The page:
Saturday, 11 October 2014

UN International Day of the Girl Child - October 11th - TODAY

Many people acknowledge that all over the world, there is violence committed in all shapes and forms against GIRLS - young children and adolescent girls. This occurs in a way that too many of us are willing to accept as social norms in that country in which they live, or countries over there where they do these things... nothing to do with us over here!

I would like to point out that girls are human beings. Always have been - then, now and in the future. Girls never evolved from anything into a position where they are likely to accept violence towards them, whether it be emotional and psychological, or physical.

Violence against girls has always been destructive, distressing, and painful.

So, NO! Girls DO NOT accept female mutilation, beatings, inequality in society or education, or arranged marriages against their will.

As EARTH citizens, we must pull together with one voice and say NO to violence toward girls from China, Pakistan, Afghanistan, Syria, the UK, America, Japan, Jamaica, Uzbekistan, or any other part of the world.

As citizens from more fortunate and enlightened cultures and parts of the world, we must try hard to  empathize with girls around the globe who suffer pain through no fault of their own which severely limits their life and sheer existence as human beings for the enjoyment of others or for tradition or customs.

We have see girls such as Malala Yousafazi shot in the head because she wanted education for girls in her own country. Luckily she survived to win the Nobel Peace Prize 2014, yesterday!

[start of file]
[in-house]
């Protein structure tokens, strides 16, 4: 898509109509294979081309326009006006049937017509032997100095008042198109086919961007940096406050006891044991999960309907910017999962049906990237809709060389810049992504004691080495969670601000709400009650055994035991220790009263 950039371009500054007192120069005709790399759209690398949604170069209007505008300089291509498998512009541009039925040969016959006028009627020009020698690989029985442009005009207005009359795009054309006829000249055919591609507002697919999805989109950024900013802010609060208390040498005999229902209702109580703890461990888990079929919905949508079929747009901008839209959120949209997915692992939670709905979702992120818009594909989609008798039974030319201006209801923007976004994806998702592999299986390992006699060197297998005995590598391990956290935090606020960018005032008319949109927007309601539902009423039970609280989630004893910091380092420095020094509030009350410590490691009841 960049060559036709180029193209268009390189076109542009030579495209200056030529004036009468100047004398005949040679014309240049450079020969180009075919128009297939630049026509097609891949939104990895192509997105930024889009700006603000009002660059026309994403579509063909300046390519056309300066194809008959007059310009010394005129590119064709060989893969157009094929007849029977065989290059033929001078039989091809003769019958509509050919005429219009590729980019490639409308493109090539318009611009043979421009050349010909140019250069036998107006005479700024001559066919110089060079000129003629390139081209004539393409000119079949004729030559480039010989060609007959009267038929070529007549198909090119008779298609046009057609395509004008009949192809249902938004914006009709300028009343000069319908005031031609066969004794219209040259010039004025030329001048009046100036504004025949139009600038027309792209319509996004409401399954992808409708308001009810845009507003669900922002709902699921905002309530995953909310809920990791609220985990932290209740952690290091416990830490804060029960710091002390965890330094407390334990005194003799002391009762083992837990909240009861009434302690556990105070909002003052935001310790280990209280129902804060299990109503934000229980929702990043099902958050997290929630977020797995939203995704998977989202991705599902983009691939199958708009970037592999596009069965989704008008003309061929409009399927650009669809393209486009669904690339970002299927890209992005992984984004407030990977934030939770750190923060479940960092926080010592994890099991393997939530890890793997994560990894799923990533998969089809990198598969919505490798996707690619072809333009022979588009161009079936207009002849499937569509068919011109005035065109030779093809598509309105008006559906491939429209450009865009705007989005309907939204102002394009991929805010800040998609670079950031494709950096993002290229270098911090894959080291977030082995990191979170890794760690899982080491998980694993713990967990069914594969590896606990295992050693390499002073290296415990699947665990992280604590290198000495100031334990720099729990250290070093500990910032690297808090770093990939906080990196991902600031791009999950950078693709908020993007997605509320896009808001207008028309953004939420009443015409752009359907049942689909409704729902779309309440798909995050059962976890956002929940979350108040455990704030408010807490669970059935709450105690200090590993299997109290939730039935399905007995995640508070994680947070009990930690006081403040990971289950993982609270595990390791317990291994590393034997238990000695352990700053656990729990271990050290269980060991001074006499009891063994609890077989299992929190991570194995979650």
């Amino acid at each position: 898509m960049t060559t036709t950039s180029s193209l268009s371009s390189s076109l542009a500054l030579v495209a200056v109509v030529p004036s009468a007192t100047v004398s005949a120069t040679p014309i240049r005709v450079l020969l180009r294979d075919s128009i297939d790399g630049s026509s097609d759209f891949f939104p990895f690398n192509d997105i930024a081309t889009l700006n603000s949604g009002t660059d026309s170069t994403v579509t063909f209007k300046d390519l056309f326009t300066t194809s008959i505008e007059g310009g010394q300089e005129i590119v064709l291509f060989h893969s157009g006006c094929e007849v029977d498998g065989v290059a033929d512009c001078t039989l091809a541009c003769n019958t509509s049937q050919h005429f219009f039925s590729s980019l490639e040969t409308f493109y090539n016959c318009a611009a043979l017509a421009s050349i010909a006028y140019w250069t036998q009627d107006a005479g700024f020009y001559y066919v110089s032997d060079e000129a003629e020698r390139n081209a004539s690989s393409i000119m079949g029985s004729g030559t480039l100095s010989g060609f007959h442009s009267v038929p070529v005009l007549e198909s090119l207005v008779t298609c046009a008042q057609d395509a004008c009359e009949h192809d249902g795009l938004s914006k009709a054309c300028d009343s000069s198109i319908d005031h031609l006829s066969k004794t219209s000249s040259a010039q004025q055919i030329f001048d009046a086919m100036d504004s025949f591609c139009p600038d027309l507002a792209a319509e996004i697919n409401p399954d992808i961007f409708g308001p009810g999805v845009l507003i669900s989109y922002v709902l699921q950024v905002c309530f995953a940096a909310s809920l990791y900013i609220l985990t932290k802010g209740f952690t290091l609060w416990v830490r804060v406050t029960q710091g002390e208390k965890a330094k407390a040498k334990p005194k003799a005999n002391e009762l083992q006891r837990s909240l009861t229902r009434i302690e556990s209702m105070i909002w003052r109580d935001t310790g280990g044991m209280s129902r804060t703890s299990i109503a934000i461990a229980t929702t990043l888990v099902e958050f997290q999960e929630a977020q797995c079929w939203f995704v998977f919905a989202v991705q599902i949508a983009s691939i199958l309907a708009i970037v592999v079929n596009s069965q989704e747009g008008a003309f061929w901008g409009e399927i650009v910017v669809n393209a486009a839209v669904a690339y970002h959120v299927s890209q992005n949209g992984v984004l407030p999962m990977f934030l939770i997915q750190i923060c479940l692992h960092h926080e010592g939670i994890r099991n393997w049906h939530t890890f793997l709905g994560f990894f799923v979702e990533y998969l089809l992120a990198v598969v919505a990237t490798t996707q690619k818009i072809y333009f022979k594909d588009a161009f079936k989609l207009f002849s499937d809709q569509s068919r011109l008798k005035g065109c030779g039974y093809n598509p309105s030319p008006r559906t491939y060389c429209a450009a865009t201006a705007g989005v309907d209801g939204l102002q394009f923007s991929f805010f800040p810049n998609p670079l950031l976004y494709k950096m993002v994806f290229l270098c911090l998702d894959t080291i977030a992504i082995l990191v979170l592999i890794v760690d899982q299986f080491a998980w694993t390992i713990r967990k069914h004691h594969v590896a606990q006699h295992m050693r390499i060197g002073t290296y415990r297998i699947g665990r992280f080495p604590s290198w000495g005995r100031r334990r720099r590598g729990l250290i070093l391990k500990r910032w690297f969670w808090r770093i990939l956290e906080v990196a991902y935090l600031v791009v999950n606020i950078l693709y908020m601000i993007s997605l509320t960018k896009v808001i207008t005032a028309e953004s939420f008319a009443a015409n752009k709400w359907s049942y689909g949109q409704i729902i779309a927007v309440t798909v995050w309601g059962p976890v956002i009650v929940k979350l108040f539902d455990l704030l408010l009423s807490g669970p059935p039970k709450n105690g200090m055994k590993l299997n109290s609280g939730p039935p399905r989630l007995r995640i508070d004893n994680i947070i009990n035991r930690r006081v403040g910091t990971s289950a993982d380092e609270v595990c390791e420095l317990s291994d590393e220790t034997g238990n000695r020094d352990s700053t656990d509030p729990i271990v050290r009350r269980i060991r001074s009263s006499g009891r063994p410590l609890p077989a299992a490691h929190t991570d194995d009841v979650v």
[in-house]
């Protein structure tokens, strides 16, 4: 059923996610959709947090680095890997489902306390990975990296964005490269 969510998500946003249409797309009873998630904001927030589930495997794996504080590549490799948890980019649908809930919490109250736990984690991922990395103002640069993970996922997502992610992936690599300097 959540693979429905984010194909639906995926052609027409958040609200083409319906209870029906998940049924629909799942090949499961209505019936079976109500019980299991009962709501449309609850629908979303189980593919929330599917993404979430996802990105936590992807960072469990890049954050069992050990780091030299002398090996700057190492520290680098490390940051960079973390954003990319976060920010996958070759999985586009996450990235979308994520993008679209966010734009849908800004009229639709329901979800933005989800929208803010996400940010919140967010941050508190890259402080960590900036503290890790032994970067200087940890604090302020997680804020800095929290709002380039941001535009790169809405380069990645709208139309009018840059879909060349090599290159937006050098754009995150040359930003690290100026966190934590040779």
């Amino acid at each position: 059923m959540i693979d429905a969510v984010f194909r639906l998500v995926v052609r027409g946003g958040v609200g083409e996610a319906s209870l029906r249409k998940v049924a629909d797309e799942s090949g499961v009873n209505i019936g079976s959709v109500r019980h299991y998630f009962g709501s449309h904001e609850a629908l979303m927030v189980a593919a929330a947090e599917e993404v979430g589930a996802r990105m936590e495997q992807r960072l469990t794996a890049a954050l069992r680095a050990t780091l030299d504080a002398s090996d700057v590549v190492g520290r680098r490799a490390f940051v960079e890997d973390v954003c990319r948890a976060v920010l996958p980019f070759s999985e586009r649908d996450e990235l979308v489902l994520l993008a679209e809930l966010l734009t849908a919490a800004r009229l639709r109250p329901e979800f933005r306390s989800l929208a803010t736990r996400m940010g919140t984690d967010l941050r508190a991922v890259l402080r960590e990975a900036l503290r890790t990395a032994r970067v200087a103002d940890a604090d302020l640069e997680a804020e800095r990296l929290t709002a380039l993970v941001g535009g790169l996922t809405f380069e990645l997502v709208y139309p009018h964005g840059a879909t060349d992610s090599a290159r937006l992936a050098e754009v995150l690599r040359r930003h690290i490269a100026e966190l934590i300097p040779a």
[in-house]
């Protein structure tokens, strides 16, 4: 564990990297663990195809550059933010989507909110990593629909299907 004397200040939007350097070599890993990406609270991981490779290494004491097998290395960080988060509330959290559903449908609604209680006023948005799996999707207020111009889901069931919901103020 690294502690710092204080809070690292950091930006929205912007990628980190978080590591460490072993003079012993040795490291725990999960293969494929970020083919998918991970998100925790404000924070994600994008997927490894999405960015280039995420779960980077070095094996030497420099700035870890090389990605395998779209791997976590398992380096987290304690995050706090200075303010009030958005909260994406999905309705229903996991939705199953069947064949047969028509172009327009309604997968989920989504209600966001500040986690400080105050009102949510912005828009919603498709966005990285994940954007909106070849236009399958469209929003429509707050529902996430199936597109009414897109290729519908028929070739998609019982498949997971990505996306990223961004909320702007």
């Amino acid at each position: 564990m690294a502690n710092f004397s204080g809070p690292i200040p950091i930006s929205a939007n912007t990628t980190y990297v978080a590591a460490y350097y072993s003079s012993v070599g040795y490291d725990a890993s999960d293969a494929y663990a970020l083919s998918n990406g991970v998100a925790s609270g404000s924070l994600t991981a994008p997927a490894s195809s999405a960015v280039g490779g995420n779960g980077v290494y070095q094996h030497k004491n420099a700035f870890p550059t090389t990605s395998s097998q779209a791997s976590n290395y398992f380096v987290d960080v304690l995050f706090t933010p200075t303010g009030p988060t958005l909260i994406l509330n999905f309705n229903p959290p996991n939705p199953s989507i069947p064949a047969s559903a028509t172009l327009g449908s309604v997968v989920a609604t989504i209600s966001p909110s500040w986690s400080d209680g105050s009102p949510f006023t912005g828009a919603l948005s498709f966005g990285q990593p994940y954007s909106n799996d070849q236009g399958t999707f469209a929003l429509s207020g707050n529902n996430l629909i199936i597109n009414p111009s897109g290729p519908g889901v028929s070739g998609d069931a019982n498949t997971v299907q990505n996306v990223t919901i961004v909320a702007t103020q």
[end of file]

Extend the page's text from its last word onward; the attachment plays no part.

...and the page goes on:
***My novel which is at the end stages of editing, The Last Year of Childhood, is set in Trinidad 1917, and the main theme concerns two girls Latchmin,12 and Sumati 14, who are both struggling to escape arranged marriages.

Latchmin wants an education in order to become a teacher, and early marriage will put an end to that. In fact it will end her childhood. She wants all girls and women to be educated so that they can pass that down to the generations of Indian girls in the future, and bring about a situation where Indians are on an equal social and financial footing to their African counterparts, and end the devastating poverty they suffer in manual, very poor paid jobs. Whilst her mother understands because she herself was married off at 5 years old, to a much older man, and secretly wants better for her daughter, Latchmin's father wants to keep Hindu traditions. He wants her married off before puberty so that he would get the ultimate prize.... So Latchmin's struggles continue. But she is a mere child. What can she do, and where can she go? Who can she turn to for help?

Sumati, Latchmin's best friend, does not want to marry the much older man who her parents have chosen for her. And she resents the fact that he already has two children. But what choice does she have? Then she falls in love with a local boy her parents will never approve. So she takes action, and does something that will cause them heartache. The repercussions will cause her life to turn into a traumatic rollercoaster of pain and suffering for everyone involved.

This scenario was the actual situation in Trinidad at that time, early 20 C, when the novel was set. It has changed since. The British Government offered free education for all in Trinidad, after the end of slavery, and after the end of Indentureship of Indians to the Caribbean in 1917. Girls, women, Head Teachers, teachers, and the Trinidad Government were instrumental in making change happen. 

Today, the Prime Minister of Trinidad is a woman - Kamla Persad-Bissessar.

So let us remember that the Girls around the world, need us all to play our part in ending violence against them, so that they can thrive. Remember, those girls are the same as our girls, same in every way, apart from the country they live in. Let's have a heart. Let's make it right.